243. These are:
a) Respect for the autonomy of the sciences: “the Church… affirms the legitimate autonomy of culture and especially of the sciences”. (Gaudium et Spes 59)
b) Evangelical discernment of the different tendencies or schools in psychology, sociology, and pedagogy: their values and their limitations.
c) The study of the human sciences—in the formation of catechists—is not an end in itself. Acquiring awareness of the existential, psychological, cultural and social situation of (people) is accomplished in the light of the faith in which (people) must be educated. (225)
d) In forming catechists, theology and the human sciences should mutually enrich each other. Consequetly it is necessary to avoid a situation in which these materials are converted into the only norm for the pedagogy of the faith apart from the theological criteria deriving from the divine pedagogy. While these are fundamental and necessary disciplines, they are always at the service of evangelization which is more than a human activity. (226)
(225) “In the teaching of human sciences, given their very great number and diversity there are difficult problems in regard to choosing from among them and in regard to the method of teaching them. Since the question here is one of training catechists, not experts in psychology, the norm to be followed is this: determine and choose that which can directly help them to acquire facility in communication.” General Catechetical Directory 112.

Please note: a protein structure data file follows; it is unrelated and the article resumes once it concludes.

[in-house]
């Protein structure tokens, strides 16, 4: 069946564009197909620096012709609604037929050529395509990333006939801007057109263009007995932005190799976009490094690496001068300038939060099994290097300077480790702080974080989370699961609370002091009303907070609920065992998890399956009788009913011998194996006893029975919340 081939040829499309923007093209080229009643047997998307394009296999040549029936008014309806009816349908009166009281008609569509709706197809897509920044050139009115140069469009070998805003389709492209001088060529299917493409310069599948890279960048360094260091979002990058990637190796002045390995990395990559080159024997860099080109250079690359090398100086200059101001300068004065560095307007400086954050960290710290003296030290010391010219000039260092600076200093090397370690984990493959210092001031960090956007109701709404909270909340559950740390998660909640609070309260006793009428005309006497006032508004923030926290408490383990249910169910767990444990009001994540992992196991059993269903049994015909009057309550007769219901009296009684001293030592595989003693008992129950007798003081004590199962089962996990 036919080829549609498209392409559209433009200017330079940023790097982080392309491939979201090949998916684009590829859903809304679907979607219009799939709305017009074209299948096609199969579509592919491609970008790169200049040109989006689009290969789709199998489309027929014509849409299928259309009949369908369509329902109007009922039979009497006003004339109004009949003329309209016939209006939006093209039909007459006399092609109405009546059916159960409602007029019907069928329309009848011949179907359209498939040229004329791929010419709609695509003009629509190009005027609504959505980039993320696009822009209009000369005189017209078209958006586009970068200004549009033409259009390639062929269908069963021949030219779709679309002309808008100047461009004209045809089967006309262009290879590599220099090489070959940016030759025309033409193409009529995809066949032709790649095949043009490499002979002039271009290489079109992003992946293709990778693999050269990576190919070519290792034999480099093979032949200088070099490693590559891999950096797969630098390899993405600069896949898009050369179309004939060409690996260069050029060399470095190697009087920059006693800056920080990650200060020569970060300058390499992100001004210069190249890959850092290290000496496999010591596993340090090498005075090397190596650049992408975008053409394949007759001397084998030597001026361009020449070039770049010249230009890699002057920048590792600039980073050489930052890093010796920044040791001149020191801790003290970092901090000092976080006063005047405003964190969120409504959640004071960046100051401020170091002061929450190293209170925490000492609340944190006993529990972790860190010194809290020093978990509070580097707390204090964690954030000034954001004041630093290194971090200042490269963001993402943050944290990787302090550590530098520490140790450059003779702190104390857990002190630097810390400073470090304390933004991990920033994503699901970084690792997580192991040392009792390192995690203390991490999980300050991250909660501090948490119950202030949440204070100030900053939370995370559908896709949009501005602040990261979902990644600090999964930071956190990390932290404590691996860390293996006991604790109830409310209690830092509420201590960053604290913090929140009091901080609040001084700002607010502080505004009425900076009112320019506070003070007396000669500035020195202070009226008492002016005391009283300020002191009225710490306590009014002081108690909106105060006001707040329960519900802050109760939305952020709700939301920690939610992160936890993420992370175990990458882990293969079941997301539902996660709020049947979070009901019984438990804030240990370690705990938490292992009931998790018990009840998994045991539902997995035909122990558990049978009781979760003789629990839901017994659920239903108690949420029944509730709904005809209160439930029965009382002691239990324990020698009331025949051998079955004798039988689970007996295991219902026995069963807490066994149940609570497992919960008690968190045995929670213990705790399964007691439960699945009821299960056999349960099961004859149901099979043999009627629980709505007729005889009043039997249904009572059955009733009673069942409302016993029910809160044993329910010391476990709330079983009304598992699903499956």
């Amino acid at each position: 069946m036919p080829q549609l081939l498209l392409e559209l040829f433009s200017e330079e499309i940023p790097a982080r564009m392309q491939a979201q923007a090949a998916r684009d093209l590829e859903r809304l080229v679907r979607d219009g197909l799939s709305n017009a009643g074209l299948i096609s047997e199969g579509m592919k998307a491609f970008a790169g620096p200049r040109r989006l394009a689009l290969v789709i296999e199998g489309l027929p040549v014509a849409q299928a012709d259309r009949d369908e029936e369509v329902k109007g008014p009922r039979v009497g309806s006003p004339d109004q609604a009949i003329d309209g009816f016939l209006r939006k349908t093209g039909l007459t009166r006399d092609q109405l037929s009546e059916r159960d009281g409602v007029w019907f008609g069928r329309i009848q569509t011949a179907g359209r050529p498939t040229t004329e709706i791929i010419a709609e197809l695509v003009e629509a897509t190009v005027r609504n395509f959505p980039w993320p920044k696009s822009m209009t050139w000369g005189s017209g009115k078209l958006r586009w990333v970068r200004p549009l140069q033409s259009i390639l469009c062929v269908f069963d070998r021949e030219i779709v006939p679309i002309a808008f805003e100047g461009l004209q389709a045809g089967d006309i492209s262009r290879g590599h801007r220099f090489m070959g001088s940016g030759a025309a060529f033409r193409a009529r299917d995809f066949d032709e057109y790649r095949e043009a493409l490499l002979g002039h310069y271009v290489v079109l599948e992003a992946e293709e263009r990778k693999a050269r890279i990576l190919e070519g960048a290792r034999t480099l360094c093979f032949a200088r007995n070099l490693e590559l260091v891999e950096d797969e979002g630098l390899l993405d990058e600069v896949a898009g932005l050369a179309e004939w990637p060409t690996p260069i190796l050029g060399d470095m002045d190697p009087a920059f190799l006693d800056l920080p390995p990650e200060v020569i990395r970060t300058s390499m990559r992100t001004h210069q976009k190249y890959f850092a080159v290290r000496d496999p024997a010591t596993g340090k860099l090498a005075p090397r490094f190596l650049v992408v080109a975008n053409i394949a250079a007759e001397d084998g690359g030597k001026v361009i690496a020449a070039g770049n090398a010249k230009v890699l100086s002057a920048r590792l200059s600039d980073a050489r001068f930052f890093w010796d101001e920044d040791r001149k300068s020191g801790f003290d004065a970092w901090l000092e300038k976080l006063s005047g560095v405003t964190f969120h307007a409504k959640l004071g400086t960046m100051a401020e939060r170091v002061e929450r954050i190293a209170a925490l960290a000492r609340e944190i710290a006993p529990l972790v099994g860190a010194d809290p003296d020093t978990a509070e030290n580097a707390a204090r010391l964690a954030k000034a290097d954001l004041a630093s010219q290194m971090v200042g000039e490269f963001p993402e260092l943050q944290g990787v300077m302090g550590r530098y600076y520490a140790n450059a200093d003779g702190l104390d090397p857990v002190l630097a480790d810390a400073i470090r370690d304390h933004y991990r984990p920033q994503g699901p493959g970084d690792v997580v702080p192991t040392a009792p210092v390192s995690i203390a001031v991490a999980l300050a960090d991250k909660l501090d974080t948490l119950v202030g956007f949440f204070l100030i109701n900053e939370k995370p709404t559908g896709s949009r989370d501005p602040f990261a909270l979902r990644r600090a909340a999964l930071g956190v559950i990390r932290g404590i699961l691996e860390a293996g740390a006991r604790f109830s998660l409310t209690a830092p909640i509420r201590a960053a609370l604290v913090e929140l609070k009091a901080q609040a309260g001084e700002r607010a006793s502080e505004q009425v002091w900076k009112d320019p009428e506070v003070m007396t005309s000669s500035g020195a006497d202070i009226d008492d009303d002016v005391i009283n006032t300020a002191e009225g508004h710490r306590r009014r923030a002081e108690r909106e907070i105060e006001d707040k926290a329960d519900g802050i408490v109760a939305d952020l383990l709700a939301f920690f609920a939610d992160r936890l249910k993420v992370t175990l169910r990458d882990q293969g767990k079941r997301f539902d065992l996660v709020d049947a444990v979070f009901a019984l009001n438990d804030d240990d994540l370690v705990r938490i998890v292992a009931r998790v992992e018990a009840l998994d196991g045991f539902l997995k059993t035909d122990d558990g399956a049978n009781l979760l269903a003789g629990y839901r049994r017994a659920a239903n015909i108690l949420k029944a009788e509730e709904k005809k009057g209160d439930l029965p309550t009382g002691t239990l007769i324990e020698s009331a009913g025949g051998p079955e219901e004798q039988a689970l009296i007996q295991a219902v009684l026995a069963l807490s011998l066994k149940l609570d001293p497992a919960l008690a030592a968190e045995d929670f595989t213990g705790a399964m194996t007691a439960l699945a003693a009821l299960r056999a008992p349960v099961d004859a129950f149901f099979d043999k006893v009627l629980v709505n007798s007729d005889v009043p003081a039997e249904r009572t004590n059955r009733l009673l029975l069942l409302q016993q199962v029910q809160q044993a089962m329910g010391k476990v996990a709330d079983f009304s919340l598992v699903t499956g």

(226) A fundamental text for use of the human sciences in the formation of catechists continues to be that recommended by the Second Vatican Council in Gaudium et Spes 62: “The faithful ought to work in close conjunction with their contemporaries and try to get to know that their ways of thinking and feeling, as they find them expressed in current culture. Let the faithful incorporate the findings of new sciences and teachings and the understanding of the most recent discoveries with Christian morality and thought so that their practice of religion and their moral behaviour may keep abreast of their acquaintance with science and of the relentless progress of technology: in this way they will succeed in evaluating and interpreting everything with an authentically Christian sense of values”.
This brief section offers four logical standards to apply. We accept the scientific disciplines we use–their veracity or accuracy within the bounds of human understanding. In doing so, these disicplines are applied to a discernment in light of their use as tools of catechesis. In other words, we do not conduct schools of psychology or other sciences as such. We utilize science to make catechists optimal communicators, as the note #225 referencing the GCD suggests. And finally, though we may use human science to communicate more effectively with human persons, we never lose sight of the reality that catechesis is authentically a participation in the grace of God, enlightening other souls in search of understanding that same God.